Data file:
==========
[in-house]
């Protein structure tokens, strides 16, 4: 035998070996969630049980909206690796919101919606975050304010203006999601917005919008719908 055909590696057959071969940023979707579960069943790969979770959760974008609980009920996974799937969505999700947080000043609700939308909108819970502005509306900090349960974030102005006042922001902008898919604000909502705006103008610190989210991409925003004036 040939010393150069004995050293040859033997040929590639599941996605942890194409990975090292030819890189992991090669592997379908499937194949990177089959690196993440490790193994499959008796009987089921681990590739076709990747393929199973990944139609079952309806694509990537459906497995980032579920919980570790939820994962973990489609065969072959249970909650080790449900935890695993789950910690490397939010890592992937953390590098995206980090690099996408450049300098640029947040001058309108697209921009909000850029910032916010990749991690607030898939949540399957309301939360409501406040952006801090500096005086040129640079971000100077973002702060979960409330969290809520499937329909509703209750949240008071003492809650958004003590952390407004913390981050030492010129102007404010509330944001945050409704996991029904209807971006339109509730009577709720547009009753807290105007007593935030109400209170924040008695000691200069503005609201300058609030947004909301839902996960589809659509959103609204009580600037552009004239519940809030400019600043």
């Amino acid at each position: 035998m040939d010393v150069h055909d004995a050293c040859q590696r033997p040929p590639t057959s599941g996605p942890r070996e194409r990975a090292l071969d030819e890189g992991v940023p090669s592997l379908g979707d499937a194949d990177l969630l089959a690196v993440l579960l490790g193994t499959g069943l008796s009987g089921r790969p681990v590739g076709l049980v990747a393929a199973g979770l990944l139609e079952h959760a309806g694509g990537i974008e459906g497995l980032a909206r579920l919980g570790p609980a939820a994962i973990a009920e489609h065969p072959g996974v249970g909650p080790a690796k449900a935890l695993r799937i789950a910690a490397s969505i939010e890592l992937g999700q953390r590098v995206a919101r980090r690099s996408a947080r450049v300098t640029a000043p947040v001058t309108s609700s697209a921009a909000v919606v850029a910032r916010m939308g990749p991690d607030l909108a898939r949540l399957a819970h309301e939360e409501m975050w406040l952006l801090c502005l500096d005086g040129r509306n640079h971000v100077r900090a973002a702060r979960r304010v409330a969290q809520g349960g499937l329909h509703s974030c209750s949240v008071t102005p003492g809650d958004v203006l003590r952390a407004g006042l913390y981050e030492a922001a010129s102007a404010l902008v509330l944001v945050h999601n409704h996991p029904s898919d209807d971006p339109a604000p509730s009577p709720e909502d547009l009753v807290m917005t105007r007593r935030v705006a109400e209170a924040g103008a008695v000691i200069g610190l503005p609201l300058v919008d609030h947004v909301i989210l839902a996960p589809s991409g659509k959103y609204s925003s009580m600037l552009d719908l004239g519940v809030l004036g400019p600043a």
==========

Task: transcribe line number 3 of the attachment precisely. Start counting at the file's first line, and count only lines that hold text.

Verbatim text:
């Amino acid at each position: 035998m040939d010393v150069h055909d004995a050293c040859q590696r033997p040929p590639t057959s599941g996605p942890r070996e194409r990975a090292l071969d030819e890189g992991v940023p090669s592997l379908g979707d499937a194949d990177l969630l089959a690196v993440l579960l490790g193994t499959g069943l008796s009987g089921r790969p681990v590739g076709l049980v990747a393929a199973g979770l990944l139609e079952h959760a309806g694509g990537i974008e459906g497995l980032a909206r579920l919980g570790p609980a939820a994962i973990a009920e489609h065969p072959g996974v249970g909650p080790a690796k449900a935890l695993r799937i789950a910690a490397s969505i939010e890592l992937g999700q953390r590098v995206a919101r980090r690099s996408a947080r450049v300098t640029a000043p947040v001058t309108s609700s697209a921009a909000v919606v850029a910032r916010m939308g990749p991690d607030l909108a898939r949540l399957a819970h309301e939360e409501m975050w406040l952006l801090c502005l500096d005086g040129r509306n640079h971000v100077r900090a973002a702060r979960r304010v409330a969290q809520g349960g499937l329909h509703s974030c209750s949240v008071t102005p003492g809650d958004v203006l003590r952390a407004g006042l913390y981050e030492a922001a010129s102007a404010l902008v509330l944001v945050h999601n409704h996991p029904s898919d209807d971006p339109a604000p509730s009577p709720e909502d547009l009753v807290m917005t105007r007593r935030v705006a109400e209170a924040g103008a008695v000691i200069g610190l503005p609201l300058v919008d609030h947004v909301i989210l839902a996960p589809s991409g659509k959103y609204s925003s009580m600037l552009d719908l004239g519940v809030l004036g400019p600043a």